Energy savings make a splash


Exterior of building with flag post
Exterior of building with flag post

The Veterans’ Memorial Swimming Pool in La Grande used incentives from Energy Trust to help offset the cost of a new heat exchanger.

The City of La Grande converted what was once the outdoor Veterans’ Memorial Pool into an indoor pool in the late 1990s. The facility features a small therapy pool, a 25-yard, 8-lane lap pool, basketball hoop and slide, along with a splash park outside.

Maintaining water temperature and indoor occupancy comfort takes a lot of energy, using four boilers and two water heaters. That is why the city has been so eager to install energy-saving equipment over the years.

“We have a long history of energy savings at the Veterans’ Memorial Pool,” says Stu Spence, director, City of La Grande Parks & Recreation. “As a public facility whose budget is always under scrutiny, it’s important for us to demonstrate we’re saving money and generating revenue. One way we do that is through incentives from Energy Trust of Oregon.”

Teresa Roberts is the aquatic superintendent for Parks & Recreation. She and Stu first met with Energy Trust a few years ago when a representative conducted a site evaluation to identify opportunities for energy savings. One recommendation, a heat exchanger add-on that would help reduce their water-heating costs, caught their attention. The heat exchanger draws heat from outside air and transfers the heat to the cooler pool water circulating through the heater. The heated water then returns to the pool.

“We were attracted by the energy savings and the payback period,” Stu says. “Using the technical analysis that Energy Trust provided, we flew our application through the budget committee at City Council. They approved it because we could demonstrate that our investment would pay for itself in a few years and that, with the incentives, our out-of-pocket costs were much lower.”

Indoor pool

Workers took advantage of the temporary closure of the library under COVID-19 to install the new water heater, which required shutting off the water supply for two days.

After budget approval, Stu and Teresa hired a local contractor who drew up the engineering documents to install the exchanger and worked with two other local contractors to finish the electric and plumbing work.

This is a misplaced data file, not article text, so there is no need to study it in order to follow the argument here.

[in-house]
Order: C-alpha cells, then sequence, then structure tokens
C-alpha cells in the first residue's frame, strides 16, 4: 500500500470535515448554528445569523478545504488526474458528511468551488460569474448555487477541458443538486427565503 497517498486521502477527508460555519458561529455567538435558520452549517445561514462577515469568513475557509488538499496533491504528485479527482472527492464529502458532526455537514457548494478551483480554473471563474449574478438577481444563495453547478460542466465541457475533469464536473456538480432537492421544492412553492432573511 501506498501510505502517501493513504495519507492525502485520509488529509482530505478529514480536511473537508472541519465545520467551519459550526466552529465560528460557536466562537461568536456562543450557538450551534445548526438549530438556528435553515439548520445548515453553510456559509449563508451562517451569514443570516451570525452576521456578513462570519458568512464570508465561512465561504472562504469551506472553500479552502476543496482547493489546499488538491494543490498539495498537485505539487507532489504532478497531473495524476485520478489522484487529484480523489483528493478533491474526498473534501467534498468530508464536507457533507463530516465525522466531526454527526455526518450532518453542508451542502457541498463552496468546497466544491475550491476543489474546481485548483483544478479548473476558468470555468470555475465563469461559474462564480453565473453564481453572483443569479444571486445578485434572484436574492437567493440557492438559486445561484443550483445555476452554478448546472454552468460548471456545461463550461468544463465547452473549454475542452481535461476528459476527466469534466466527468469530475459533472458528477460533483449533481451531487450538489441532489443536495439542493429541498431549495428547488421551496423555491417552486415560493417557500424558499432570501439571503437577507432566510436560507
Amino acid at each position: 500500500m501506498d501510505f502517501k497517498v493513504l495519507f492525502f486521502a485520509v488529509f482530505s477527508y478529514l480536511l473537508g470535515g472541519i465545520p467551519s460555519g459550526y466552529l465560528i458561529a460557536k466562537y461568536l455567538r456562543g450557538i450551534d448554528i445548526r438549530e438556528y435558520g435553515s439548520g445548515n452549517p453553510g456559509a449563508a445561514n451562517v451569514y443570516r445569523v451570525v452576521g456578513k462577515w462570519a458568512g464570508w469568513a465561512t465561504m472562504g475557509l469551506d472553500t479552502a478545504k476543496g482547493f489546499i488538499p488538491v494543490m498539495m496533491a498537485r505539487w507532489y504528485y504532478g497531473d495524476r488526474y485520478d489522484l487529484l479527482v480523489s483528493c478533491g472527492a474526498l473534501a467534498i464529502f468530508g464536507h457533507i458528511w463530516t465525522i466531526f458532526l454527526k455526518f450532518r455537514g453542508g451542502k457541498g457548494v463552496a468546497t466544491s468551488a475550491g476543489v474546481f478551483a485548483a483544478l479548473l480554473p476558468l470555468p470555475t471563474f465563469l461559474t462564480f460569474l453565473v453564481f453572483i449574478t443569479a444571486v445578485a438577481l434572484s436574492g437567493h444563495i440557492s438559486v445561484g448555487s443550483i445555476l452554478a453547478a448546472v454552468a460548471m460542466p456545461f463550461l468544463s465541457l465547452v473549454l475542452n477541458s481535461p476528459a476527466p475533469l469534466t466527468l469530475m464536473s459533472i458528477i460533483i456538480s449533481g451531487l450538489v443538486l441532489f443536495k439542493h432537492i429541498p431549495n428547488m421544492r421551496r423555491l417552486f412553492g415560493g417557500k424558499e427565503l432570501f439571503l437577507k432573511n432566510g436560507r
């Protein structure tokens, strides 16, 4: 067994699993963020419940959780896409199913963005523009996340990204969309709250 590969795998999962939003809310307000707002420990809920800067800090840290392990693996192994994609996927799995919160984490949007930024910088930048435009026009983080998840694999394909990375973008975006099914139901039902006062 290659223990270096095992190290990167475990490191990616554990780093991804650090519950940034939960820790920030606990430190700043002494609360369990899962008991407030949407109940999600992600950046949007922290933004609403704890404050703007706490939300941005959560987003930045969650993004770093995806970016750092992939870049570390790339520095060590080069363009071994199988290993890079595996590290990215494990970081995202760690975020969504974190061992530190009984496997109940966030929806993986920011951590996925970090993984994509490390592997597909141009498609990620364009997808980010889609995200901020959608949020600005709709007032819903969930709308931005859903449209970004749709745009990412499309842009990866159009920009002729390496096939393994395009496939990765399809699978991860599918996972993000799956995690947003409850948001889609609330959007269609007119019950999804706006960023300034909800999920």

The city used a $25,900 incentive from Energy Trust to help cover the cost of the heat exchanger, which is on track to save over 8,600 therms and nearly $6,500 in annual energy costs.

Stu and Teresa are now planning future energy-saving opportunities. They are looking to replace their existing pool covers, which help the pool water maintain its temperature. The pool covers, which require replacement about every five years, were particularly useful during the COVID-19 shutdown. “We turned the pool boilers off during the closure,” Teresa says. “With the covers, the lap pool didn’t lower in temperature, and our small pool only saw minimal changes in temperature.”

“Those covers really hold the heat in,” Stu adds. “They’re a huge asset for our facility.”

Other upgrades on the list include shower timers that shut off the water automatically after a period to help prevent patrons from accidentally leaving the water running, and variable frequency drives to capture more energy savings from the pool pumps. “That has some good potential,” Stu says, “it’s another example of the opportunities, specific to our facility, highlighted by the Energy Trust site evaluation and technical analysis.”

Find out more about equipment incentives and how they can help your organization at www.energytrust.org/existingbuildings.